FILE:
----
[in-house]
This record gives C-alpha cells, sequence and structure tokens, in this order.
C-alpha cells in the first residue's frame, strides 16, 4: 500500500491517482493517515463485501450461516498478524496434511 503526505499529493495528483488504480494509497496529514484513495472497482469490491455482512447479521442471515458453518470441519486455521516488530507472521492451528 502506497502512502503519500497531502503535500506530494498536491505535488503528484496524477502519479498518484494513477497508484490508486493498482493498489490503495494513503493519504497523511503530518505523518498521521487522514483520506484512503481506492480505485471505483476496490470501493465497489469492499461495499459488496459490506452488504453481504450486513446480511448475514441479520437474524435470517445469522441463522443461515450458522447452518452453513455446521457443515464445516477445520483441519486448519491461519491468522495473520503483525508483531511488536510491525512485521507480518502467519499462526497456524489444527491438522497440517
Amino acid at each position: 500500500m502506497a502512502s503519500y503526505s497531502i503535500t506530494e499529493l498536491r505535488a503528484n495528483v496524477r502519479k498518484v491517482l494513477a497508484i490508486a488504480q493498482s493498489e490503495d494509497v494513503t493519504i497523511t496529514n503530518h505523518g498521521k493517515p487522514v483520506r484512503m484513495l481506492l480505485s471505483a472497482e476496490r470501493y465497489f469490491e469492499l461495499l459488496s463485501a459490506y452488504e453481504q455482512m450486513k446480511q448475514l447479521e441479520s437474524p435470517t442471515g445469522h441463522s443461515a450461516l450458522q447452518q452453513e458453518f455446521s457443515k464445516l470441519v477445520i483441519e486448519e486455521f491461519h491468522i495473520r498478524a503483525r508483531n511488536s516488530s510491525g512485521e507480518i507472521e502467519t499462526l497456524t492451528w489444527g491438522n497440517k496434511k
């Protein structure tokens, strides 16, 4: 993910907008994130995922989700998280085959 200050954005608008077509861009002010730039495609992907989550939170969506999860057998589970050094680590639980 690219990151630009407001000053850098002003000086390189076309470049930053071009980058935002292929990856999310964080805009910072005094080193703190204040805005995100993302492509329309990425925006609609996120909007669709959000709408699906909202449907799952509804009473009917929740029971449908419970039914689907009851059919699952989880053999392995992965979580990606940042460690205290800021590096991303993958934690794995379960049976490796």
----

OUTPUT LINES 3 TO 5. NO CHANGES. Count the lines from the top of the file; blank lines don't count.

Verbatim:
C-alpha cells in the first residue's frame, strides 16, 4: 500500500491517482493517515463485501450461516498478524496434511 503526505499529493495528483488504480494509497496529514484513495472497482469490491455482512447479521442471515458453518470441519486455521516488530507472521492451528 502506497502512502503519500497531502503535500506530494498536491505535488503528484496524477502519479498518484494513477497508484490508486493498482493498489490503495494513503493519504497523511503530518505523518498521521487522514483520506484512503481506492480505485471505483476496490470501493465497489469492499461495499459488496459490506452488504453481504450486513446480511448475514441479520437474524435470517445469522441463522443461515450458522447452518452453513455446521457443515464445516477445520483441519486448519491461519491468522495473520503483525508483531511488536510491525512485521507480518502467519499462526497456524489444527491438522497440517
Amino acid at each position: 500500500m502506497a502512502s503519500y503526505s497531502i503535500t506530494e499529493l498536491r505535488a503528484n495528483v496524477r502519479k498518484v491517482l494513477a497508484i490508486a488504480q493498482s493498489e490503495d494509497v494513503t493519504i497523511t496529514n503530518h505523518g498521521k493517515p487522514v483520506r484512503m484513495l481506492l480505485s471505483a472497482e476496490r470501493y465497489f469490491e469492499l461495499l459488496s463485501a459490506y452488504e453481504q455482512m450486513k446480511q448475514l447479521e441479520s437474524p435470517t442471515g445469522h441463522s443461515a450461516l450458522q447452518q452453513e458453518f455446521s457443515k464445516l470441519v477445520i483441519e486448519e486455521f491461519h491468522i495473520r498478524a503483525r508483531n511488536s516488530s510491525g512485521e507480518i507472521e502467519t499462526l497456524t492451528w489444527g491438522n497440517k496434511k
């Protein structure tokens, strides 16, 4: 993910907008994130995922989700998280085959 200050954005608008077509861009002010730039495609992907989550939170969506999860057998589970050094680590639980 690219990151630009407001000053850098002003000086390189076309470049930053071009980058935002292929990856999310964080805009910072005094080193703190204040805005995100993302492509329309990425925006609609996120909007669709959000709408699906909202449907799952509804009473009917929740029971449908419970039914689907009851059919699952989880053999392995992965979580990606940042460690205290800021590096991303993958934690794995379960049976490796």